460 Squadron, R.A.A.F., was equipped with Vickers Wellingtons from March to December, 1942. Squadron crews flew on 76 0perations in these aircraft, raiding targets in centres such ads Hamburg, Dortmund, Cologne and Wilhelmshaven.
    Affectionately named the "Wimpy" after a cartoon character, the Wellington was a twin engined bomber that doubled in many roles in Coastal and Training Commands.
    The Wimpy was the only bomber aircraft brought into service before the war began and was still in service well after the wars end.
    Specified as early as 1932, Vickers produced the first Wellington in 1936. These aircraft were fitted with Bristol Pegasus engines. Later Rolls Royce Merlins and Bristol Hercules were used. Over 11,000 were produced before manufacturing ceased in 1945.
    Of Geodetic Construction (cross membered) developed by Dr. Barnes Wallis of Dambuster fame, Wimpy was immensely strong. I action it was able to absorb horrific damage and still remain controllable.
    The aircrafts first operation against the enemy was an attack on German warships at Wilhelmshaven in 1939 and its last raid was on Previso in Northern Italy in April 1945.


    Pilot  --  Radio Operator  --  Navigator  --  Bomb aimer/Nose gunner  --  Tail gunner  --  Waist gunner


               2 X Bristol Pegasus XVlll radial engines of 1050 hp each.
               Speed 235 mph.
               Ceiling 19,000 ft.
               Range 1805 miles.
               Armament 8 X 0.303 machine guns.
               Bomb load 4,500 lb.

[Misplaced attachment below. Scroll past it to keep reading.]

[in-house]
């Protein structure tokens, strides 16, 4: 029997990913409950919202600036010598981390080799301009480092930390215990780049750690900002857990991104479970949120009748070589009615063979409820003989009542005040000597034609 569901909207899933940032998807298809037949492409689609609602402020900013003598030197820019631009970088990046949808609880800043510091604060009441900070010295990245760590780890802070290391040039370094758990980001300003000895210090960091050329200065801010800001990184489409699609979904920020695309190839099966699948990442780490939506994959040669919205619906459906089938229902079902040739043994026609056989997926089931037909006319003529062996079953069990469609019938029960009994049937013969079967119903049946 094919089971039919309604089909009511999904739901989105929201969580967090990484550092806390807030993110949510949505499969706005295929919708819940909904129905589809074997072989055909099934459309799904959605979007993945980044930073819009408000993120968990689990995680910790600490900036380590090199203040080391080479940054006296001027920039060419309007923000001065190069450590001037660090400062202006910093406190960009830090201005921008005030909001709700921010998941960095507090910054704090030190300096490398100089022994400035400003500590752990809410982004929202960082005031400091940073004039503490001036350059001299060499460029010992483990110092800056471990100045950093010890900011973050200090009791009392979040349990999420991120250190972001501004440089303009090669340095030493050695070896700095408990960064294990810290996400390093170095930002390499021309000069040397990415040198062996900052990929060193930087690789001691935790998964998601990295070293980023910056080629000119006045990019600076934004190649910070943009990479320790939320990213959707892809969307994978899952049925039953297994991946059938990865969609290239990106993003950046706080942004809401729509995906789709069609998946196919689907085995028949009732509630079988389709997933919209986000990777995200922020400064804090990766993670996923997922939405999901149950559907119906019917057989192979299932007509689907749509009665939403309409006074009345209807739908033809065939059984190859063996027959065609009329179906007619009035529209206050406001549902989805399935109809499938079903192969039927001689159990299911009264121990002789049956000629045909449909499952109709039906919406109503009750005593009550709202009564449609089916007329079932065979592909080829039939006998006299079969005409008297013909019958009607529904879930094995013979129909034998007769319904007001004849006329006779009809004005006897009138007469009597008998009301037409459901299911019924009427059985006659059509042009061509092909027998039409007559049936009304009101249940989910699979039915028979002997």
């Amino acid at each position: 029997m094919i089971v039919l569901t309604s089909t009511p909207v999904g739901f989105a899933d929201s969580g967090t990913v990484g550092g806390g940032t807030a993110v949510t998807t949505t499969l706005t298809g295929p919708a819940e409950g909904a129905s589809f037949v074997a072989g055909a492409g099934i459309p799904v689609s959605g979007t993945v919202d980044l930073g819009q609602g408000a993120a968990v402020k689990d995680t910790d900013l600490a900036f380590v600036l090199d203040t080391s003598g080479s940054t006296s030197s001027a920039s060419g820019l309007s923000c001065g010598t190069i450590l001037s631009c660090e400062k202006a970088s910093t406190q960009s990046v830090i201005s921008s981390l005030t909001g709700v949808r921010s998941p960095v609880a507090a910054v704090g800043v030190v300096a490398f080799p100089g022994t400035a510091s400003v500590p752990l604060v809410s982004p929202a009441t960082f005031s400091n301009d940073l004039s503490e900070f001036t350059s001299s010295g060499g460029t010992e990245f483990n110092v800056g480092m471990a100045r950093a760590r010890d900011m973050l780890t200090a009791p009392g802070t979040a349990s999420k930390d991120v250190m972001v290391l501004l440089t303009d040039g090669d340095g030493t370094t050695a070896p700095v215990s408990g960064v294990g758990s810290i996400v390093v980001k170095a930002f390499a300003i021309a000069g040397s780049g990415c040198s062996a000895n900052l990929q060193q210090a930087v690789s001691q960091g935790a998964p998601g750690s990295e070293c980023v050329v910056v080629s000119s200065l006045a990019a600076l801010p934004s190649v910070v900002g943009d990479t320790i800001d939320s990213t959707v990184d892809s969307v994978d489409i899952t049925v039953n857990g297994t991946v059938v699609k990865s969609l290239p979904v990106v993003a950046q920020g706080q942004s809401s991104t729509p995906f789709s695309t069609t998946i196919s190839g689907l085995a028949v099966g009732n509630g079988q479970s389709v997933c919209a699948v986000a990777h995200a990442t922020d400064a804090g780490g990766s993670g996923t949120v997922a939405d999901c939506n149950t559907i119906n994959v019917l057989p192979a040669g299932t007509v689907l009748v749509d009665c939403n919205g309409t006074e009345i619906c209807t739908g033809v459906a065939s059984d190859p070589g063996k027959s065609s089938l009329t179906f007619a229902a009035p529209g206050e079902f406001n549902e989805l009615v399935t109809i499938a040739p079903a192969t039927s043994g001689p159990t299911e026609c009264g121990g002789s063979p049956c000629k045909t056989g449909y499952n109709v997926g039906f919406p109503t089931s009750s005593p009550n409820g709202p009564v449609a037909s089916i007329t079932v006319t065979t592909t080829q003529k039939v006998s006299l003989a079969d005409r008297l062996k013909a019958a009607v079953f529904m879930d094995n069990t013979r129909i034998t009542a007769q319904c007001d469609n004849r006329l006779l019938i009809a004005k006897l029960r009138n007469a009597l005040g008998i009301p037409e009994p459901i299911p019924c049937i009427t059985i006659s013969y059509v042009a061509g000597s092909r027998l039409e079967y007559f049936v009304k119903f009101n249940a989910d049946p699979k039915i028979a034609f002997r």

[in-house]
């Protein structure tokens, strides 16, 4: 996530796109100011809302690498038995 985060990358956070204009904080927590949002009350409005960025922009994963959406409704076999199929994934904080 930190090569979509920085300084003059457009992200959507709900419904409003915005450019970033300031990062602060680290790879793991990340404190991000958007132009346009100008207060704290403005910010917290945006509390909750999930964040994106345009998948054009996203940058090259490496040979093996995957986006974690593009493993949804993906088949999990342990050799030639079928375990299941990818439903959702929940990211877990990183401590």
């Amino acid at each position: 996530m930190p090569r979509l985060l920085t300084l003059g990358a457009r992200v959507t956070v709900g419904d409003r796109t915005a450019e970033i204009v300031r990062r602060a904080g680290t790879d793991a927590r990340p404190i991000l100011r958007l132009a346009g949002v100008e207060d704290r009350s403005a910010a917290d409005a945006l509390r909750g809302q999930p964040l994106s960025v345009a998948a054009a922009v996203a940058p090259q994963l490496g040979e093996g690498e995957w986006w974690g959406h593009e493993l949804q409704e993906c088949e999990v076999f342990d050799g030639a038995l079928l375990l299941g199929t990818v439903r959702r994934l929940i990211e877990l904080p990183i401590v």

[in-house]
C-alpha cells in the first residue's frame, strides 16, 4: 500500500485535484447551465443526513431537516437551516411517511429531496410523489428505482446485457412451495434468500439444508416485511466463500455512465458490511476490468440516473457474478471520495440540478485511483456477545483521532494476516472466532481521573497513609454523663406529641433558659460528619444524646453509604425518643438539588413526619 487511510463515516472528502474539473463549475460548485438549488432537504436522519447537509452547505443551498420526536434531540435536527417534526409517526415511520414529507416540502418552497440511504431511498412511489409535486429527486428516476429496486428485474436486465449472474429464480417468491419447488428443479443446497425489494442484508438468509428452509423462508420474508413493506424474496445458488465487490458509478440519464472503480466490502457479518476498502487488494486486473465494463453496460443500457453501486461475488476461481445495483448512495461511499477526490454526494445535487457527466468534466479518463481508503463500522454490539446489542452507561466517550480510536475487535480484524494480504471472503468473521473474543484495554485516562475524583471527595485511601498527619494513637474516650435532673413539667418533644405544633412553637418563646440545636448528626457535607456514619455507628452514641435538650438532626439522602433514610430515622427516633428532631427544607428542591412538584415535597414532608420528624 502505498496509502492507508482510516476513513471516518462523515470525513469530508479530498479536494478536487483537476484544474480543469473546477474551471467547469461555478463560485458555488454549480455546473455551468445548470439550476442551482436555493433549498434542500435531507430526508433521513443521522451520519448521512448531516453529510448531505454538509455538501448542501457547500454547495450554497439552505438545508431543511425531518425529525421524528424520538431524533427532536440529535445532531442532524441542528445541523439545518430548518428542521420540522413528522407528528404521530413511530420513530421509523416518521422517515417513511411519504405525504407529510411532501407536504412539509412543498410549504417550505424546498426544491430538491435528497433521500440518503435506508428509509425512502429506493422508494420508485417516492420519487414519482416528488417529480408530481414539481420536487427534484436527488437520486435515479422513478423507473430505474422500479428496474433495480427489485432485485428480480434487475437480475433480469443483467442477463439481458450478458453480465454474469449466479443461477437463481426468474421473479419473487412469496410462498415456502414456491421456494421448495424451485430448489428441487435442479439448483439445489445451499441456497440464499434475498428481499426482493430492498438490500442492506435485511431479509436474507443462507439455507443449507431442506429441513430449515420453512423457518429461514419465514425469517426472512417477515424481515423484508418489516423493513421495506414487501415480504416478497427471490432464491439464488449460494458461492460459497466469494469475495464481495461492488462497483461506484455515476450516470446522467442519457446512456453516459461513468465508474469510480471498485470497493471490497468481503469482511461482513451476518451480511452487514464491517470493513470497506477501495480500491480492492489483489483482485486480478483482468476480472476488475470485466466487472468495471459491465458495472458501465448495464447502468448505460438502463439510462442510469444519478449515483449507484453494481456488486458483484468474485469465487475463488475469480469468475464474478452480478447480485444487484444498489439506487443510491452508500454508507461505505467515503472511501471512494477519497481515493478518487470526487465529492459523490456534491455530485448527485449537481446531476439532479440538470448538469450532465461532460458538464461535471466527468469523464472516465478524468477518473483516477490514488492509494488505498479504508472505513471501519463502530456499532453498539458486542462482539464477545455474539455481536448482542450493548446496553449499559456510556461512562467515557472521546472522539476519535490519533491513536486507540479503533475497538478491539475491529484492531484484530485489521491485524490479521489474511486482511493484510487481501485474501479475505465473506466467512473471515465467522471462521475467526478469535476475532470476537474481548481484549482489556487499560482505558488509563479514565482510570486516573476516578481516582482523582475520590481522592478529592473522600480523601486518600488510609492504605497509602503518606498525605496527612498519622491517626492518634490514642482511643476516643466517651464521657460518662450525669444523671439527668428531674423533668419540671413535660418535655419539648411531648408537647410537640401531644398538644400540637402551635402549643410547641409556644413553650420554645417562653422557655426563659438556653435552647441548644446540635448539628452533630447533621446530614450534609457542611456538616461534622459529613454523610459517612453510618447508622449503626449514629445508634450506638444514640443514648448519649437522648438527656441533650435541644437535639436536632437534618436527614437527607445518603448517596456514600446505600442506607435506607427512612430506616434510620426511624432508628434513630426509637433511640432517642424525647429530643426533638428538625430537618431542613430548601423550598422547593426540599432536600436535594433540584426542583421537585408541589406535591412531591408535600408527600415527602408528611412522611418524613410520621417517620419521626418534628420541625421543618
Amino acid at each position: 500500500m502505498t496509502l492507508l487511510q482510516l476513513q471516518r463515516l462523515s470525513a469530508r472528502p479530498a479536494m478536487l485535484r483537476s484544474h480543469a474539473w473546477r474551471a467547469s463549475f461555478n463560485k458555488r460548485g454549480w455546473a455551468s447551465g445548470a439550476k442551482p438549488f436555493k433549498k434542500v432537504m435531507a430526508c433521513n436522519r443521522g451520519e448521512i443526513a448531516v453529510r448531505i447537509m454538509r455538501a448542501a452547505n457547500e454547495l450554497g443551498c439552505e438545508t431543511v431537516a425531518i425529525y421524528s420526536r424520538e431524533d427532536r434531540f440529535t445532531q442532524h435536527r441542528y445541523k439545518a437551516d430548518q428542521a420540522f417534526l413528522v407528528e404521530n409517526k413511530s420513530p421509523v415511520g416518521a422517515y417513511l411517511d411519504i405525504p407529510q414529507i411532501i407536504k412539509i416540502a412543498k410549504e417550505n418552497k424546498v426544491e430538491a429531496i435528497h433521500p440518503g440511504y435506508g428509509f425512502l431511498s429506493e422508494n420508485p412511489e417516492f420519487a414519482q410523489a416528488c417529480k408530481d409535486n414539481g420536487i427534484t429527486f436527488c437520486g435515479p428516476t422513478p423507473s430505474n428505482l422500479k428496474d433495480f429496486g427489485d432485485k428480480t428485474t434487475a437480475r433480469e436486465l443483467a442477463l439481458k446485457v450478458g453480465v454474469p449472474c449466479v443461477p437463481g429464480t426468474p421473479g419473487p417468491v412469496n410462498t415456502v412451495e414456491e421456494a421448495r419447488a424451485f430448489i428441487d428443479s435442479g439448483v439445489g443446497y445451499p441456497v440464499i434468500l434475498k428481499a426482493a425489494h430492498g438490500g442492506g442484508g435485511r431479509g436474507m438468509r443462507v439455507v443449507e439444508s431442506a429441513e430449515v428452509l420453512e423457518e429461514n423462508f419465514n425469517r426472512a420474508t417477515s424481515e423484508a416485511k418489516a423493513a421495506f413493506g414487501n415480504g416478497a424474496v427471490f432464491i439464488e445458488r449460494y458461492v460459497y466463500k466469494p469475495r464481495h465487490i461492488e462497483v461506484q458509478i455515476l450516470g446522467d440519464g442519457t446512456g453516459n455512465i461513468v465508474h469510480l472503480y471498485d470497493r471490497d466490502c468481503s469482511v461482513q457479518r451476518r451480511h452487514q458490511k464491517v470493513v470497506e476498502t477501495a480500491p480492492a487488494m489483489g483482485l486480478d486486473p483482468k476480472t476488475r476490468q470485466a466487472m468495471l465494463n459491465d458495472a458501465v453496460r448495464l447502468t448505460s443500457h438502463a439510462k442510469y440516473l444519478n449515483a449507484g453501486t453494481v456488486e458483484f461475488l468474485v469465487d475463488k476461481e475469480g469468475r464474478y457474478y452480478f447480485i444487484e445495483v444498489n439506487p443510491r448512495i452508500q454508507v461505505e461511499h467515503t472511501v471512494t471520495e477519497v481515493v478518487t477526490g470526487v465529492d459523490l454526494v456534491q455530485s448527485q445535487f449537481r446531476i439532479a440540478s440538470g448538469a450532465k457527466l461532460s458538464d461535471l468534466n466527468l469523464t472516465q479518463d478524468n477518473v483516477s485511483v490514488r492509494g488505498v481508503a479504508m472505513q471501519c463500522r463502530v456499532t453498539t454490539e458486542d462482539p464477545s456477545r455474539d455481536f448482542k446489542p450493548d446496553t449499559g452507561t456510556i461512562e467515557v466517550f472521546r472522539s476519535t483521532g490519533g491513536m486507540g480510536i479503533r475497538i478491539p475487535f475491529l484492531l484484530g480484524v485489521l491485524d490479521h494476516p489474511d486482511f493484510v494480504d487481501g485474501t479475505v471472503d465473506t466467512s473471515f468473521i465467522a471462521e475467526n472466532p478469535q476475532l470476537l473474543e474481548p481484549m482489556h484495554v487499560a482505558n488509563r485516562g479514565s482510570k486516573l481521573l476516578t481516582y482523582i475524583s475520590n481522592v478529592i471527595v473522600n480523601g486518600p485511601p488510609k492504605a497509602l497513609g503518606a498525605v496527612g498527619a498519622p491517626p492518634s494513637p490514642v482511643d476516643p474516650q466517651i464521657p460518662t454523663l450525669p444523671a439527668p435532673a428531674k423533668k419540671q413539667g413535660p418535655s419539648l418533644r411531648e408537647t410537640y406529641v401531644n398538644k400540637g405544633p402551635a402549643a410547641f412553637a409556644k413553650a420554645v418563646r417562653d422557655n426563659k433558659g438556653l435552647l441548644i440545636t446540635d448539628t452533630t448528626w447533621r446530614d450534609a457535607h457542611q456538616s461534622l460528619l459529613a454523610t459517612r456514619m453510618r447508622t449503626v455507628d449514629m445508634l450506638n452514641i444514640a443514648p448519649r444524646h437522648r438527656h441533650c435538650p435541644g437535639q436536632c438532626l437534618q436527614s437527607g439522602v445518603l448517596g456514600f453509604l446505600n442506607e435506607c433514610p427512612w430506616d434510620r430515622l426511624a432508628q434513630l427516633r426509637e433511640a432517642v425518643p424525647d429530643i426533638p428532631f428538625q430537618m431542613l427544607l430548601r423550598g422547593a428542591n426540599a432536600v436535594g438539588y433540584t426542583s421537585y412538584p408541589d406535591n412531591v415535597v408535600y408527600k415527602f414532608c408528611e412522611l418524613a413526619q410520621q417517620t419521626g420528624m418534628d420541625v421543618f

Wing span 86 ft.
               Length 65 ft.

    Controls were heavy, particularly during an approach to a landing.
Nevertheless, a wonderful aircraft.
11,000 Wimpys proved it.

            THE AVRO


    460 Squadron converted to Lancasters during September 1942.
    The Avro Lancaster was judged to be the most able bomber used during WWll. In 1945 it reached the summit of its effectuality by lifting and delivering a colossal 10 ton "Grand Slam" Earthquake bomb to the German submarine pens in Europe. Previously unbreachable reinforced concrete was smashed, resulting in large submarine losses.
    Its manoeuvrability was demonstrated when 617 (Dambuster) Squadron raided the Mohne, Eder and Scorpe dams. A pilot friendly aircraft that was a pleasure to fly.
    All who flew the Lanc had nothing but praise. Landings were almost "Tiger Mothish", the aircraft floating along the runway, asking for a perfect three point landing.
    Yet she was born a failure. Designed by Roy Chadwick for A.V.Rowe Ltd. and called the Manchester, it was fitted with two Rolls Royce Vulture engines, a new type that proved to be troublesome. The aircraft could not carry its designed bomb load and was difficult to fly. Chadwick redesigned the wing and fitted four Rolls Royce Merlins creating the mighty Lancaster. Of almost 1,000,000 tons of bombs dropped by the R.A.F., the Lancaster carried 610,000 tons.

This was the noblest aircraft of the all,
Its flying qualities were gentle and the
design factors so combined, that all its
crews could stand up and say,

                                                                                           Bill Spowage.


    Pilot  --  Radio operator  --  Navigator  --  Bomb aimer/Nose gunner  --  Tail gunner  --  Midupper gunner  --  Engineer


               4 X Rolls Royce Merlin engines of 1130 hp each.
               Speed 275 mph.
               Ceiling 24,500 ft.
               Range 2530 miles
               Armament 8X 0.303 machine guns.
               Bomb load 12,000 lb.
               Wing span 102 ft.
               Length 59 ft.

Oh what an aeroplane

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